(Video of this sermon is available here, at our church’s YouTube page)
For me, as for so many other people, the Christian teachings about grace – and more importantly the actual experience of divine grace – has been so life-giving and life-changing.
One of the ways I’ve been helped by knowing God’s grace for me and for all people, is in becoming just much more comfortable about being honest about my own flaws and shortcomings, as well as the flaws and shortcomings of others.
Grace takes the sting out of those tough moments when we have to admit something about ourselves that we’d rather not. Grace takes away the sting of judgment that we can dish out on ourselves, the judgment we can dish out on other people, the judgment we fear from others and fear from God, the judgment that can make us so reactive and defensive that we can be in denial about what’s all staring at us in the mirror.
Grace frees us from all that. Grace frees us so we can see ourselves and see other people more clearly and honestly, see our flaws and our shortcomings, as well as the things we are happy about, all by the light of all of our belovedness before God.
The freedom here comes from knowing we are loved unconditionally. God’s love is simply there for all who realize they need it and want it. We are each and all beloved – in our limitations – as children of God.
We cause problems for ourselves when we fight against that unconditional divine love, when we either try to pretend we don’t need it, or we deny ourselves of it, or we try to hoard it for ourselves and pretend like it isn’t for others too.
Now, we say we like to say we’re beloved as “children” of God, but God’s love challenges us to mature beyond childhood. And grace helps with that, helps us grow up, helps us grow into the more ethical and gracious and courageous ways of being to which the reality God truly does call us.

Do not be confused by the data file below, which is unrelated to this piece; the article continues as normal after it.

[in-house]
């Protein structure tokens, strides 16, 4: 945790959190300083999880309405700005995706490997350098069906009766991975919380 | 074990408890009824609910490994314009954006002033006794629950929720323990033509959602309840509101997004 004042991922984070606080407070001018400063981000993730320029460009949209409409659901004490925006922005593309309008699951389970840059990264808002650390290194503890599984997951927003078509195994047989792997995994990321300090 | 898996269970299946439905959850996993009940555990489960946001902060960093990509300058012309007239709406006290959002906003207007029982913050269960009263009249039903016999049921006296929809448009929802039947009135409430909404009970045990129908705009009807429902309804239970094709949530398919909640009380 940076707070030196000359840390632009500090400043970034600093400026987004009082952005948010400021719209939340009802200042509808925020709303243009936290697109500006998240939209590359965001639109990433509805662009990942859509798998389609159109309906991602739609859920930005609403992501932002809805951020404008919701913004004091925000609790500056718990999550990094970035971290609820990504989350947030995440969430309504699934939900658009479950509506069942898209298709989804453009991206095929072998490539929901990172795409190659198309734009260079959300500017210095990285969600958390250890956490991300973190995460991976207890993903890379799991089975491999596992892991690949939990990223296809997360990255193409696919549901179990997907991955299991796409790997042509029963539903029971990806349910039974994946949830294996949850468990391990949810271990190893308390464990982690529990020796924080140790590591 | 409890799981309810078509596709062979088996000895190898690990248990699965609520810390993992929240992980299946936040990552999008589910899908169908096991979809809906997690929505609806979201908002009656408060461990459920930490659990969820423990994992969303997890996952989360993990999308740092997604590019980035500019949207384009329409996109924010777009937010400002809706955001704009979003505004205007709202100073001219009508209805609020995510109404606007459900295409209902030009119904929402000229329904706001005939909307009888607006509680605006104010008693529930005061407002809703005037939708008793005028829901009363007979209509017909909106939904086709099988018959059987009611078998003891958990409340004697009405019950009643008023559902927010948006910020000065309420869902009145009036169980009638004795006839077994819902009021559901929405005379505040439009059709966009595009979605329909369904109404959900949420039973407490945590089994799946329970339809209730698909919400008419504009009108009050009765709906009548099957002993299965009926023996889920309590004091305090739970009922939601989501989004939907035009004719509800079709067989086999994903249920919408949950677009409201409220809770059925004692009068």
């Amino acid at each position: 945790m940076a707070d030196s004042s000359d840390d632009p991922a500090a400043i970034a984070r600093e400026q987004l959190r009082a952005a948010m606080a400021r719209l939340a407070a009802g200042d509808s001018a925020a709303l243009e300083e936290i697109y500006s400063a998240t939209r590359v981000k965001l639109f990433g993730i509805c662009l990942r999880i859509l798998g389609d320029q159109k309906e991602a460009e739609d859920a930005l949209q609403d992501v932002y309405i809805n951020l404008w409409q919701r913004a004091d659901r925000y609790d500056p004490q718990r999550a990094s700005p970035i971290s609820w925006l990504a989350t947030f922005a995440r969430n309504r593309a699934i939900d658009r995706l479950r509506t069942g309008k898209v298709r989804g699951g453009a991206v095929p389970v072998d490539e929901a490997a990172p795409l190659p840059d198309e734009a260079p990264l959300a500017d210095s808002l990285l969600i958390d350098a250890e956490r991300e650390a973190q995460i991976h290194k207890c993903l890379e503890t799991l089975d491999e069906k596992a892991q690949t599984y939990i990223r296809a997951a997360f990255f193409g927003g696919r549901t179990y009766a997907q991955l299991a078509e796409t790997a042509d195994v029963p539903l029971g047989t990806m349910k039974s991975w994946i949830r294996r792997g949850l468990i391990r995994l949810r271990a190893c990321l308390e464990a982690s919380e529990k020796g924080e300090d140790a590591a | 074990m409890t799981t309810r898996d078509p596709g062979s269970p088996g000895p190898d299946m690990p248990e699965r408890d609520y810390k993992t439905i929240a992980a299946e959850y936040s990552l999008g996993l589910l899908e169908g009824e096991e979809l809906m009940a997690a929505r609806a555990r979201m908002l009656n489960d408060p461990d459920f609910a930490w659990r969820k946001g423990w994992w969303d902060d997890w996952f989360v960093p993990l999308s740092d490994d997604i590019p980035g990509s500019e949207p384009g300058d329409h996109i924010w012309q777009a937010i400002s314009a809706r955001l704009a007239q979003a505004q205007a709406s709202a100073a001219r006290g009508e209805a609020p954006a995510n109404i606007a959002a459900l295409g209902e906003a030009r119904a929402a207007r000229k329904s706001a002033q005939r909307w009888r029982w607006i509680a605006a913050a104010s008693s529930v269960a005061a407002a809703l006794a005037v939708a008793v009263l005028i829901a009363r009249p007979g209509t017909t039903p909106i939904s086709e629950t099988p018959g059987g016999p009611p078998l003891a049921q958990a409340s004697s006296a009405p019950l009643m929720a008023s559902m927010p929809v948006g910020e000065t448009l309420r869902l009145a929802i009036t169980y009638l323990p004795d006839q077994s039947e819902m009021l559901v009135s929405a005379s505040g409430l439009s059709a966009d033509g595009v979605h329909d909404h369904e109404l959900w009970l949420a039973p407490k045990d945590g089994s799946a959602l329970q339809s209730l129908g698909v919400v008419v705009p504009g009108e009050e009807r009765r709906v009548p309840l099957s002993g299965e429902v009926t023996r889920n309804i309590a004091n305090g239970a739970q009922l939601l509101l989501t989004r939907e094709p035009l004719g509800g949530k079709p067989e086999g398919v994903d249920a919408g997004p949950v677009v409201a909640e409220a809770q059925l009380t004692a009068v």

Now, I’m starting out by saying all this this about grace because, well, first of all, it’s my job: My job is to keep reminding us of the Good News of God’s grace.
But also, I start this way because I’m going to next have us explore some human flaws and shortcomings, by the light of God’s grace.
We’ll do that with an uncomfortable story about Jesus. It can be an uncomfortable story because in it, Jesus does not seem to be the perfect moral exemplar we want him to be.
Now, some preachers do all kinds of gymnastics with this Bible story to make it out so that Jesus is the unfailing, flawless authority here. But for me the failings and the flaws of this ragtag holy fool of a Messiah are part of the whole point.
Jesus is so poignantly human. That’s what makes his divinity so startling and captivating. That’s what makes Jesus such a powerful manifestation of salvation by grace. Through his humanity is how God’s grace gets through to all humanity.
So, here’s the story:
Jesus is in the thick of his ministry, going from place to place, teaching and healing, when he is approached by a woman who, we are told, is a Canaanite. Now, I’ll talk more in a minute about what that means. First, let me just go through the story. This is the according to Gospel Matthew (Matthew 15:21-28), There’s a similar story in Mark (Mark 7:24-30).
This Canaanite woman calls to Jesus and says, “Take pity on me, Master, son of David. My daughter is grievously possessed by a demon.” Now, this sort of thing has been happening since the word got out that Jesus is a healer – people have been coming to him with their healing needs.